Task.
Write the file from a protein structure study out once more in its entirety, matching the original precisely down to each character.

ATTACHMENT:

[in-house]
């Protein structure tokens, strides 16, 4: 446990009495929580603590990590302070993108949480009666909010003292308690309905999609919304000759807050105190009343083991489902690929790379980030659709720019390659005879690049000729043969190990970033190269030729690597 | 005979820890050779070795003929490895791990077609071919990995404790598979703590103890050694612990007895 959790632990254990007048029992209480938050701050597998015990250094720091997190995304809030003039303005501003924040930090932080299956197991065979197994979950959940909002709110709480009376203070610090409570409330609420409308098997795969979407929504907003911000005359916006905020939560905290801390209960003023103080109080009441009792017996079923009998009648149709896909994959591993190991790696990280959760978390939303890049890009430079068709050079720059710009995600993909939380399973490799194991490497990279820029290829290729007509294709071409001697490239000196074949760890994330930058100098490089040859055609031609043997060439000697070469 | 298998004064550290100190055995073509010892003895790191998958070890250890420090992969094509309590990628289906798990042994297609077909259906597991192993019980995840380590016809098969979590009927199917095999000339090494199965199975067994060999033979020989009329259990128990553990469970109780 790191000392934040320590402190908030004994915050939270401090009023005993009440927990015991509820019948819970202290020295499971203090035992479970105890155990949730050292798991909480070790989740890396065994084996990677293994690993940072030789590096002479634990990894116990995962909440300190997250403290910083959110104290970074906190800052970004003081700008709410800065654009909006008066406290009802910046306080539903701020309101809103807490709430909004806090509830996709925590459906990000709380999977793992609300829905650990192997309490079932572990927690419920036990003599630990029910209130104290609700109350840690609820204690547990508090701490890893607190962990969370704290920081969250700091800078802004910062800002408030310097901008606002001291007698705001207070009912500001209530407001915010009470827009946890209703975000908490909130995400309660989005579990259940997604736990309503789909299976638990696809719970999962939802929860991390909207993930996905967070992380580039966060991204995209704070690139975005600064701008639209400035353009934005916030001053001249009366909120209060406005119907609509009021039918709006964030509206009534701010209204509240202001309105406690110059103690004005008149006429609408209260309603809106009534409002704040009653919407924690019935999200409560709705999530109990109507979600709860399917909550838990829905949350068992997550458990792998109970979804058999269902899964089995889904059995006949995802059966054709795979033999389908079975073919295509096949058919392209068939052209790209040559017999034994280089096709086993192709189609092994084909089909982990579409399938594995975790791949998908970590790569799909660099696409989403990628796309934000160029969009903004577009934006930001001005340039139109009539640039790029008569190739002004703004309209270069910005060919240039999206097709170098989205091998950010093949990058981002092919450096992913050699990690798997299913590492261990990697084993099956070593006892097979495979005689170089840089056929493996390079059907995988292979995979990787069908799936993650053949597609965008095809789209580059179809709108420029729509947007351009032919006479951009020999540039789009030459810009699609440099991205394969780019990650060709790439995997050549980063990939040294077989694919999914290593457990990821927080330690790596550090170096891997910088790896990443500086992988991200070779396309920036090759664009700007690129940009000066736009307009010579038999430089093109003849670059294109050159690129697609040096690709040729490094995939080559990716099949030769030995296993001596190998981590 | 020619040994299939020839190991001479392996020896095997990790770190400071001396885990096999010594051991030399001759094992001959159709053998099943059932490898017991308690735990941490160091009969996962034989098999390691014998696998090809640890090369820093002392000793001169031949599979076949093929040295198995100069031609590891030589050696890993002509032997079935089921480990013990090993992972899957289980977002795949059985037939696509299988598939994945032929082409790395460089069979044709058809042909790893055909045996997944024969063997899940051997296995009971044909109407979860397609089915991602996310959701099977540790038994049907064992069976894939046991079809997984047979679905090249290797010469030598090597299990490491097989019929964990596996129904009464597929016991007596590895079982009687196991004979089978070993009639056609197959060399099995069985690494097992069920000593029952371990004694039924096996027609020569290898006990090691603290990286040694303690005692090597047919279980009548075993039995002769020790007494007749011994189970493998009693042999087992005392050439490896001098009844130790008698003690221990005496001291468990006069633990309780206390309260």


[in-house]
């Protein structure tokens, strides 16, 4: 446990009495929580603590990590302070993108949480009666909010003292308690309905999609919304000759807050105190009343083991489902690929790379980030659709720019390659005879690049000729043969190990970033190269030729690597 | 005979820890050779070795003929490895791990077609071919990995404790598979703590103890050694612990007895 959790632990254990007048029992209480938050701050597998015990250094720091997190995304809030003039303005501003924040930090932080299956197991065979197994979950959940909002709110709480009376203070610090409570409330609420409308098997795969979407929504907003911000005359916006905020939560905290801390209960003023103080109080009441009792017996079923009998009648149709896909994959591993190991790696990280959760978390939303890049890009430079068709050079720059710009995600993909939380399973490799194991490497990279820029290829290729007509294709071409001697490239000196074949760890994330930058100098490089040859055609031609043997060439000697070469 | 298998004064550290100190055995073509010892003895790191998958070890250890420090992969094509309590990628289906798990042994297609077909259906597991192993019980995840380590016809098969979590009927199917095999000339090494199965199975067994060999033979020989009329259990128990553990469970109780 790191000392934040320590402190908030004994915050939270401090009023005993009440927990015991509820019948819970202290020295499971203090035992479970105890155990949730050292798991909480070790989740890396065994084996990677293994690993940072030789590096002479634990990894116990995962909440300190997250403290910083959110104290970074906190800052970004003081700008709410800065654009909006008066406290009802910046306080539903701020309101809103807490709430909004806090509830996709925590459906990000709380999977793992609300829905650990192997309490079932572990927690419920036990003599630990029910209130104290609700109350840690609820204690547990508090701490890893607190962990969370704290920081969250700091800078802004910062800002408030310097901008606002001291007698705001207070009912500001209530407001915010009470827009946890209703975000908490909130995400309660989005579990259940997604736990309503789909299976638990696809719970999962939802929860991390909207993930996905967070992380580039966060991204995209704070690139975005600064701008639209400035353009934005916030001053001249009366909120209060406005119907609509009021039918709006964030509206009534701010209204509240202001309105406690110059103690004005008149006429609408209260309603809106009534409002704040009653919407924690019935999200409560709705999530109990109507979600709860399917909550838990829905949350068992997550458990792998109970979804058999269902899964089995889904059995006949995802059966054709795979033999389908079975073919295509096949058919392209068939052209790209040559017999034994280089096709086993192709189609092994084909089909982990579409399938594995975790791949998908970590790569799909660099696409989403990628796309934000160029969009903004577009934006930001001005340039139109009539640039790029008569190739002004703004309209270069910005060919240039999206097709170098989205091998950010093949990058981002092919450096992913050699990690798997299913590492261990990697084993099956070593006892097979495979005689170089840089056929493996390079059907995988292979995979990787069908799936993650053949597609965008095809789209580059179809709108420029729509947007351009032919006479951009020999540039789009030459810009699609440099991205394969780019990650060709790439995997050549980063990939040294077989694919999914290593457990990821927080330690790596550090170096891997910088790896990443500086992988991200070779396309920036090759664009700007690129940009000066736009307009010579038999430089093109003849670059294109050159690129697609040096690709040729490094995939080559990716099949030769030995296993001596190998981590 | 020619040994299939020839190991001479392996020896095997990790770190400071001396885990096999010594051991030399001759094992001959159709053998099943059932490898017991308690735990941490160091009969996962034989098999390691014998696998090809640890090369820093002392000793001169031949599979076949093929040295198995100069031609590891030589050696890993002509032997079935089921480990013990090993992972899957289980977002795949059985037939696509299988598939994945032929082409790395460089069979044709058809042909790893055909045996997944024969063997899940051997296995009971044909109407979860397609089915991602996310959701099977540790038994049907064992069976894939046991079809997984047979679905090249290797010469030598090597299990490491097989019929964990596996129904009464597929016991007596590895079982009687196991004979089978070993009639056609197959060399099995069985690494097992069920000593029952371990004694039924096996027609020569290898006990090691603290990286040694303690005692090597047919279980009548075993039995002769020790007494007749011994189970493998009693042999087992005392050439490896001098009844130790008698003690221990005496001291468990006069633990309780206390309260």